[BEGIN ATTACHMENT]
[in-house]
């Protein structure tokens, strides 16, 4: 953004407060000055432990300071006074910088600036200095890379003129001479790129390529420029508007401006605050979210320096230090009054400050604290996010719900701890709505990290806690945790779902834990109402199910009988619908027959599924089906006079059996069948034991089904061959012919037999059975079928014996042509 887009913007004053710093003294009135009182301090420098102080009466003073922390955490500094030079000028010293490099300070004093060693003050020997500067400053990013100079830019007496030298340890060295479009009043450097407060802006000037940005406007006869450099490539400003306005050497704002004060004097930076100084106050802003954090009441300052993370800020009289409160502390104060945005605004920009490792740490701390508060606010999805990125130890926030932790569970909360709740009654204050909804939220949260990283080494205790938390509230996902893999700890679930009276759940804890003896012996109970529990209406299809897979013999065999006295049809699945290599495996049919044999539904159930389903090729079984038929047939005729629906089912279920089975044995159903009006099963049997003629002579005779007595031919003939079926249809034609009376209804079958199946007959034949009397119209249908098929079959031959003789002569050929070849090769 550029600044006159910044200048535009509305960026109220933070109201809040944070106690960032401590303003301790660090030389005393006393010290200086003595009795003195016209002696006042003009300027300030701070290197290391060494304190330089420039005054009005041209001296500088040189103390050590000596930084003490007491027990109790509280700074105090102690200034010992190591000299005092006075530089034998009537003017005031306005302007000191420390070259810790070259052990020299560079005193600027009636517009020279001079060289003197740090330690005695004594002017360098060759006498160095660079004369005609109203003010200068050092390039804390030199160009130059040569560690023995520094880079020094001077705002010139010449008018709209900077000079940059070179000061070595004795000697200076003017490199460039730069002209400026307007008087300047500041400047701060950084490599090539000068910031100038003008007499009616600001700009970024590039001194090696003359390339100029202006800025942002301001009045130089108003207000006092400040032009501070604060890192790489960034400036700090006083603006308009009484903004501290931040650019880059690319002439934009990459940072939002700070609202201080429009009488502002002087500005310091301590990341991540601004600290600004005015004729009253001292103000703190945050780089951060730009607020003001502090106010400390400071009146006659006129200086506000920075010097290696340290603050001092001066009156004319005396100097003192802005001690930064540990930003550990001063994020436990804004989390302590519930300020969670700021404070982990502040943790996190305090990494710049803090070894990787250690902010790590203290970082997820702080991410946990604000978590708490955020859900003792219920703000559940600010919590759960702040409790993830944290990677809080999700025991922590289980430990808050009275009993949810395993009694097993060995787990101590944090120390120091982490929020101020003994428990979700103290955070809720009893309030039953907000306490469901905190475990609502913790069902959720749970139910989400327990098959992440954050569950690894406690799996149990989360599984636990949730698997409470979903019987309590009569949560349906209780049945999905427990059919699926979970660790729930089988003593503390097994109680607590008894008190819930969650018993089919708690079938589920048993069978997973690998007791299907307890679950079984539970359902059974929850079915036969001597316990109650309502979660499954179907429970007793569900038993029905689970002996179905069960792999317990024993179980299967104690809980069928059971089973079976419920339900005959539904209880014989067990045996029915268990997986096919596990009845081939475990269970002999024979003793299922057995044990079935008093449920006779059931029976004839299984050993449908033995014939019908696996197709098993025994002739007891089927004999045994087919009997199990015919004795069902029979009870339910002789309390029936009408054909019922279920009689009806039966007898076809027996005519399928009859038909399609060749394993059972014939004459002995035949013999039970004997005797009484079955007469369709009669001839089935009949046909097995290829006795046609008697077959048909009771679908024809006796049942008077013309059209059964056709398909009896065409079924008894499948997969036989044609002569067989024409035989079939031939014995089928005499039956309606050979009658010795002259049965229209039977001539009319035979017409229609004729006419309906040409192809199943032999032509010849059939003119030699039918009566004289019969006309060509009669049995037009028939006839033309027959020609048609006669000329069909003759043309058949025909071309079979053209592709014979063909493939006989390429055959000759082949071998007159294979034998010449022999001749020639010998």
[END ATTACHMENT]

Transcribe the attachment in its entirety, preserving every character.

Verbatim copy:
[in-house]
């Protein structure tokens, strides 16, 4: 953004407060000055432990300071006074910088600036200095890379003129001479790129390529420029508007401006605050979210320096230090009054400050604290996010719900701890709505990290806690945790779902834990109402199910009988619908027959599924089906006079059996069948034991089904061959012919037999059975079928014996042509 887009913007004053710093003294009135009182301090420098102080009466003073922390955490500094030079000028010293490099300070004093060693003050020997500067400053990013100079830019007496030298340890060295479009009043450097407060802006000037940005406007006869450099490539400003306005050497704002004060004097930076100084106050802003954090009441300052993370800020009289409160502390104060945005605004920009490792740490701390508060606010999805990125130890926030932790569970909360709740009654204050909804939220949260990283080494205790938390509230996902893999700890679930009276759940804890003896012996109970529990209406299809897979013999065999006295049809699945290599495996049919044999539904159930389903090729079984038929047939005729629906089912279920089975044995159903009006099963049997003629002579005779007595031919003939079926249809034609009376209804079958199946007959034949009397119209249908098929079959031959003789002569050929070849090769 550029600044006159910044200048535009509305960026109220933070109201809040944070106690960032401590303003301790660090030389005393006393010290200086003595009795003195016209002696006042003009300027300030701070290197290391060494304190330089420039005054009005041209001296500088040189103390050590000596930084003490007491027990109790509280700074105090102690200034010992190591000299005092006075530089034998009537003017005031306005302007000191420390070259810790070259052990020299560079005193600027009636517009020279001079060289003197740090330690005695004594002017360098060759006498160095660079004369005609109203003010200068050092390039804390030199160009130059040569560690023995520094880079020094001077705002010139010449008018709209900077000079940059070179000061070595004795000697200076003017490199460039730069002209400026307007008087300047500041400047701060950084490599090539000068910031100038003008007499009616600001700009970024590039001194090696003359390339100029202006800025942002301001009045130089108003207000006092400040032009501070604060890192790489960034400036700090006083603006308009009484903004501290931040650019880059690319002439934009990459940072939002700070609202201080429009009488502002002087500005310091301590990341991540601004600290600004005015004729009253001292103000703190945050780089951060730009607020003001502090106010400390400071009146006659006129200086506000920075010097290696340290603050001092001066009156004319005396100097003192802005001690930064540990930003550990001063994020436990804004989390302590519930300020969670700021404070982990502040943790996190305090990494710049803090070894990787250690902010790590203290970082997820702080991410946990604000978590708490955020859900003792219920703000559940600010919590759960702040409790993830944290990677809080999700025991922590289980430990808050009275009993949810395993009694097993060995787990101590944090120390120091982490929020101020003994428990979700103290955070809720009893309030039953907000306490469901905190475990609502913790069902959720749970139910989400327990098959992440954050569950690894406690799996149990989360599984636990949730698997409470979903019987309590009569949560349906209780049945999905427990059919699926979970660790729930089988003593503390097994109680607590008894008190819930969650018993089919708690079938589920048993069978997973690998007791299907307890679950079984539970359902059974929850079915036969001597316990109650309502979660499954179907429970007793569900038993029905689970002996179905069960792999317990024993179980299967104690809980069928059971089973079976419920339900005959539904209880014989067990045996029915268990997986096919596990009845081939475990269970002999024979003793299922057995044990079935008093449920006779059931029976004839299984050993449908033995014939019908696996197709098993025994002739007891089927004999045994087919009997199990015919004795069902029979009870339910002789309390029936009408054909019922279920009689009806039966007898076809027996005519399928009859038909399609060749394993059972014939004459002995035949013999039970004997005797009484079955007469369709009669001839089935009949046909097995290829006795046609008697077959048909009771679908024809006796049942008077013309059209059964056709398909009896065409079924008894499948997969036989044609002569067989024409035989079939031939014995089928005499039956309606050979009658010795002259049965229209039977001539009319035979017409229609004729006419309906040409192809199943032999032509010849059939003119030699039918009566004289019969006309060509009669049995037009028939006839033309027959020609048609006669000329069909003759043309058949025909071309079979053209592709014979063909493939006989390429055959000759082949071998007159294979034998010449022999001749020639010998």